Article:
These frescoes adorned the oldest extant Christian house church
When imagining church buildings, our thoughts naturally move towards medieval flying buttresses or Byzantine domes. The early Church, however, had no such grand architecture to mesmerize the faithful. In fact, Christian persecution at the dawn of the first millennium forced most to worship in secret. This is when the traditional house church thrived.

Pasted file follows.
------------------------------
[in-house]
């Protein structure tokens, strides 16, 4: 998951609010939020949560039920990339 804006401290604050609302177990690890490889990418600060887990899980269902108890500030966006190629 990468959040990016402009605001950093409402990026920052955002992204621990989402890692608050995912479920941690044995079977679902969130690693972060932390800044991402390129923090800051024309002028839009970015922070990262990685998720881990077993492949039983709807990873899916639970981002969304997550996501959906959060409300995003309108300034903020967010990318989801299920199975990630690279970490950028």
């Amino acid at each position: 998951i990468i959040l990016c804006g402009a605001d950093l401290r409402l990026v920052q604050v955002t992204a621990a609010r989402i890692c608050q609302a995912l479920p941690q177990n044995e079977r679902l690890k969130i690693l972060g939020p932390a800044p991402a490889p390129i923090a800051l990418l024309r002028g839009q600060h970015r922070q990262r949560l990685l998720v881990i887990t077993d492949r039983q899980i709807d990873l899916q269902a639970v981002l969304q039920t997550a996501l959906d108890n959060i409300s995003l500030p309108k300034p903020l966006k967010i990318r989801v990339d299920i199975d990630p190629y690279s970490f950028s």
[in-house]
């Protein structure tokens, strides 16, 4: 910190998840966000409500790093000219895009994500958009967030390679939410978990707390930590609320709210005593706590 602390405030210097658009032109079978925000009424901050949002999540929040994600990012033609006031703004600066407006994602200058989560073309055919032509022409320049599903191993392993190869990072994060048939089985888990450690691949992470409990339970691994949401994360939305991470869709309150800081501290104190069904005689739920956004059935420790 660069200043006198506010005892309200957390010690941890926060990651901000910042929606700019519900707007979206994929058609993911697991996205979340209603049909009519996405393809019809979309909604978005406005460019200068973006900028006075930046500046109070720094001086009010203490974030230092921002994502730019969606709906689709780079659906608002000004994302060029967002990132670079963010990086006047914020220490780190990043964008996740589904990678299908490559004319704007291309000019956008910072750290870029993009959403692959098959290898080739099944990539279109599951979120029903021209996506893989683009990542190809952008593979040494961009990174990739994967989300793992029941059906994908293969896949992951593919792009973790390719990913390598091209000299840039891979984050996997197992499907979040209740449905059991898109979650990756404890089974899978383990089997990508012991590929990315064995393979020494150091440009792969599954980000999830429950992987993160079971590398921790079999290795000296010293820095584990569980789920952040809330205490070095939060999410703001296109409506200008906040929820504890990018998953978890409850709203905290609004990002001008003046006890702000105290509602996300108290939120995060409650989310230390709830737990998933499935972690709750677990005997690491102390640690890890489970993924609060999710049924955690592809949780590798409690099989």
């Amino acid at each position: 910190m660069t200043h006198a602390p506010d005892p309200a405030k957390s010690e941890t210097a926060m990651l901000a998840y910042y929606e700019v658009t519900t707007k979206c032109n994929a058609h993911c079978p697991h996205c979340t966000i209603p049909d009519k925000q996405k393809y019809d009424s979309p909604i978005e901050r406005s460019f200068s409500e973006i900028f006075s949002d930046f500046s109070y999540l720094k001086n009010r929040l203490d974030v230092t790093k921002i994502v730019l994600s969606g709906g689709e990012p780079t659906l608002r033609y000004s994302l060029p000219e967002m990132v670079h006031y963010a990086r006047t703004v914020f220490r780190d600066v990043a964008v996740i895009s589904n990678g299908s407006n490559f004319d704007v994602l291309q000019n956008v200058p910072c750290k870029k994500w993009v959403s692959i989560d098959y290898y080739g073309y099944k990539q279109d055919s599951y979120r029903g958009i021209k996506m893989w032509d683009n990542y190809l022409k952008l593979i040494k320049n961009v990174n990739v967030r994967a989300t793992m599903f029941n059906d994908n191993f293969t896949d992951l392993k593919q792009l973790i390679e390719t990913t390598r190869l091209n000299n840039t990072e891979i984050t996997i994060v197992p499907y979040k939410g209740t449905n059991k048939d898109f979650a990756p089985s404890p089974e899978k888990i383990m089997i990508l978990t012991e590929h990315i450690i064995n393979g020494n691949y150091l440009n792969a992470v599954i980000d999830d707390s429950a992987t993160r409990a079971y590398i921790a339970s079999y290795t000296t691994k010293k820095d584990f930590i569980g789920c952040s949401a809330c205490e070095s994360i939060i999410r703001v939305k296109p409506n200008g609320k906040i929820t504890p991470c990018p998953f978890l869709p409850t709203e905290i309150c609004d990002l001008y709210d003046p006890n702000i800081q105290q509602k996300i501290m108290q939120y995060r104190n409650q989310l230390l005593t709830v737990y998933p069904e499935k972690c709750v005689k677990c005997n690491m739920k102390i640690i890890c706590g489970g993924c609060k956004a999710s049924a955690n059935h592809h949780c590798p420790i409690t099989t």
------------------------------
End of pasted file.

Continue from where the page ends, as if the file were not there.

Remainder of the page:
A house church is a private residence that has been modified to serve as a place of worship. The roots of this tradition go all the way back to The Acts of the Apostles, where (in Acts 1:13) Jesus’ disciples gathered in the Cenacle, or “Upper Room,” of a house. These were the first churches in the world and they were pivotal to the spread of Christianity.
House churches fostered rich and devout communities who treated one another like family. Even after the Edict of Milan brought about widespread tolerance of Christianity in 313, many house churches remained active for years.